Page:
ST. PETERSBURG — City Council members indicated Thursday that they aren't ready to consider hiring a private contractor to manage the city's only public housing complex despite a recent city audit that suggested they do just that.
In a heated discussion with the interim managers of the Jamestown Apartments and Townhomes — longtime manager Joyce Grogan retired early after the audit called her management into question — council members said the city had long neglected the complex and should assess its rentability before moving forward with privatization.
Mayor Bill Foster was not at Thursday's housing committee meeting even though he said in a meeting last week that he would "absolutely" be there to discuss the fate of the complex. A receptionist said he was off Thursday and Friday and had originally planned to attend.
This month, Foster said he wanted to manage the complex on Burlington Avenue North "more like a business."
Emotions ran high Thursday, with council members calling some complex units "un-rentable" and lamenting what they called the city's failure to respond to Grogan's requests for help.
Council member Herb Polson compared the situation to "having an open wound and not doing anything about it."
That's not necessarily the case, Jamestown representatives said. The complex is known for its low crime rates and neighborhood atmosphere, they said, while acknowledging that there's room for improvement.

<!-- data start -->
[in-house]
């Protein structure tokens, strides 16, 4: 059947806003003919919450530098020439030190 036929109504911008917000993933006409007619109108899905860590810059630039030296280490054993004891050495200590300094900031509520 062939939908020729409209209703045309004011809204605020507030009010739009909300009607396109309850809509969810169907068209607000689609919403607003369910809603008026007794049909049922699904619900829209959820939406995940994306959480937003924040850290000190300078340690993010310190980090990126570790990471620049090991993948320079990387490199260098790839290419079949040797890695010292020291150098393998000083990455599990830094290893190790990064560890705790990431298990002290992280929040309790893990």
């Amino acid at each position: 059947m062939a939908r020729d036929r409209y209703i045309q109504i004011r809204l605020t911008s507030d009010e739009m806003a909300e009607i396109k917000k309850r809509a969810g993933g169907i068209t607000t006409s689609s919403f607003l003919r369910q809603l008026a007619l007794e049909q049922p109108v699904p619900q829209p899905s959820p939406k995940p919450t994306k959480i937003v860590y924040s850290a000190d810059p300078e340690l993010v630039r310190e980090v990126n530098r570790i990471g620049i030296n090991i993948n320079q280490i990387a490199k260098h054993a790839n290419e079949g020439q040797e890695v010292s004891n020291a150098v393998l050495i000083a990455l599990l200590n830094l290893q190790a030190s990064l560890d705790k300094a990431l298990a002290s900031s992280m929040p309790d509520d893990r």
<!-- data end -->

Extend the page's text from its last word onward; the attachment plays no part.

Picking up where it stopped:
"There are some things behind the scenes that really do need to be addressed," said interim manager Theresa Jones, of the city's Human Resources Department. The complex is almost 40 years old, and many units need renovations like new HVAC systems and kitchen and bathroom remodels, she said.
Council member Wengay Newton said the complex's Dwight H. Jones Neighborhood Center also needs work.
"I am appalled with that center. I cannot believe the shape it's in, and we let that happen," he said. "It's been painted once in 20 years. There's mildew all over the walls, all kinds of stuff. Nothing was ever done."
Internal Services senior administrator Dave Metz said plans for a $200,000 renovation of the recreation center are under way.
And though 35 percent of the complex's 76 units are vacant, Jamestown's managers hope to move in four to five new residents soon.
Jones said she's looking to attract both low-income and moderate-income tenants.
Council member Jeff Danner said the city should determine the cost of improving the complex before moving ahead on any plans to hire a private contractor to manage it, and the committee voted to hear further reports at a future meeting.
Still, most seemed in favor of keeping the complex city-owned and city-operated.
Aubrey Whelan can be reached at email@example.com or (727) 893-8316.